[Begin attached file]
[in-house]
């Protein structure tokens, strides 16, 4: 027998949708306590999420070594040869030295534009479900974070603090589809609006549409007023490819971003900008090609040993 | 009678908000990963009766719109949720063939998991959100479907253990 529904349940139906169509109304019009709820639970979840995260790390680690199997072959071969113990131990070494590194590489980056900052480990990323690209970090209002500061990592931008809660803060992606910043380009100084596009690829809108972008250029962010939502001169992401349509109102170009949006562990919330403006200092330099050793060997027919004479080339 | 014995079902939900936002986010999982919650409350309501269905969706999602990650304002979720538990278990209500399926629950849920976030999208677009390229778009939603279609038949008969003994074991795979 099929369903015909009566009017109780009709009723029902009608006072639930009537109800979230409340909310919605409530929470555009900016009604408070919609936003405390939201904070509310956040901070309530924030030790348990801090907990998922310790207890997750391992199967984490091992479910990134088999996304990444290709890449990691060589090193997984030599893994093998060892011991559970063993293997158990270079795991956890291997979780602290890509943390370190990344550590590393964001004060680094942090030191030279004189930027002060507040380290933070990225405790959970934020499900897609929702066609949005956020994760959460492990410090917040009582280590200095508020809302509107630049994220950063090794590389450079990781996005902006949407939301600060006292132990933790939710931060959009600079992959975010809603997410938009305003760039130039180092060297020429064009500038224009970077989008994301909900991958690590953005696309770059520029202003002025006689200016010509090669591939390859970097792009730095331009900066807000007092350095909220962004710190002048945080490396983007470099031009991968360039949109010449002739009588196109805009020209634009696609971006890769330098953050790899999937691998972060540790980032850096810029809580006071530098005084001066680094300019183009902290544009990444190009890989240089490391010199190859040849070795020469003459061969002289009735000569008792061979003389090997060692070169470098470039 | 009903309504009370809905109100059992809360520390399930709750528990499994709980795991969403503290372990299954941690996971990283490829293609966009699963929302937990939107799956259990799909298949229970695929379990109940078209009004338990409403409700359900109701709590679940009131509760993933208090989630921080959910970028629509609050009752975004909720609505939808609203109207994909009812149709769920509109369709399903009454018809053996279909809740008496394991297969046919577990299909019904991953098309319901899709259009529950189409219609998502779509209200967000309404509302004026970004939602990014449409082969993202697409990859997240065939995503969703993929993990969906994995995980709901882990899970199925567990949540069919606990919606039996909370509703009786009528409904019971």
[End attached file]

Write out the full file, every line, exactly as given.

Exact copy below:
[in-house]
């Protein structure tokens, strides 16, 4: 027998949708306590999420070594040869030295534009479900974070603090589809609006549409007023490819971003900008090609040993 | 009678908000990963009766719109949720063939998991959100479907253990 529904349940139906169509109304019009709820639970979840995260790390680690199997072959071969113990131990070494590194590489980056900052480990990323690209970090209002500061990592931008809660803060992606910043380009100084596009690829809108972008250029962010939502001169992401349509109102170009949006562990919330403006200092330099050793060997027919004479080339 | 014995079902939900936002986010999982919650409350309501269905969706999602990650304002979720538990278990209500399926629950849920976030999208677009390229778009939603279609038949008969003994074991795979 099929369903015909009566009017109780009709009723029902009608006072639930009537109800979230409340909310919605409530929470555009900016009604408070919609936003405390939201904070509310956040901070309530924030030790348990801090907990998922310790207890997750391992199967984490091992479910990134088999996304990444290709890449990691060589090193997984030599893994093998060892011991559970063993293997158990270079795991956890291997979780602290890509943390370190990344550590590393964001004060680094942090030191030279004189930027002060507040380290933070990225405790959970934020499900897609929702066609949005956020994760959460492990410090917040009582280590200095508020809302509107630049994220950063090794590389450079990781996005902006949407939301600060006292132990933790939710931060959009600079992959975010809603997410938009305003760039130039180092060297020429064009500038224009970077989008994301909900991958690590953005696309770059520029202003002025006689200016010509090669591939390859970097792009730095331009900066807000007092350095909220962004710190002048945080490396983007470099031009991968360039949109010449002739009588196109805009020209634009696609971006890769330098953050790899999937691998972060540790980032850096810029809580006071530098005084001066680094300019183009902290544009990444190009890989240089490391010199190859040849070795020469003459061969002289009735000569008792061979003389090997060692070169470098470039 | 009903309504009370809905109100059992809360520390399930709750528990499994709980795991969403503290372990299954941690996971990283490829293609966009699963929302937990939107799956259990799909298949229970695929379990109940078209009004338990409403409700359900109701709590679940009131509760993933208090989630921080959910970028629509609050009752975004909720609505939808609203109207994909009812149709769920509109369709399903009454018809053996279909809740008496394991297969046919577990299909019904991953098309319901899709259009529950189409219609998502779509209200967000309404509302004026970004939602990014449409082969993202697409990859997240065939995503969703993929993990969906994995995980709901882990899970199925567990949540069919606990919606039996909370509703009786009528409904019971």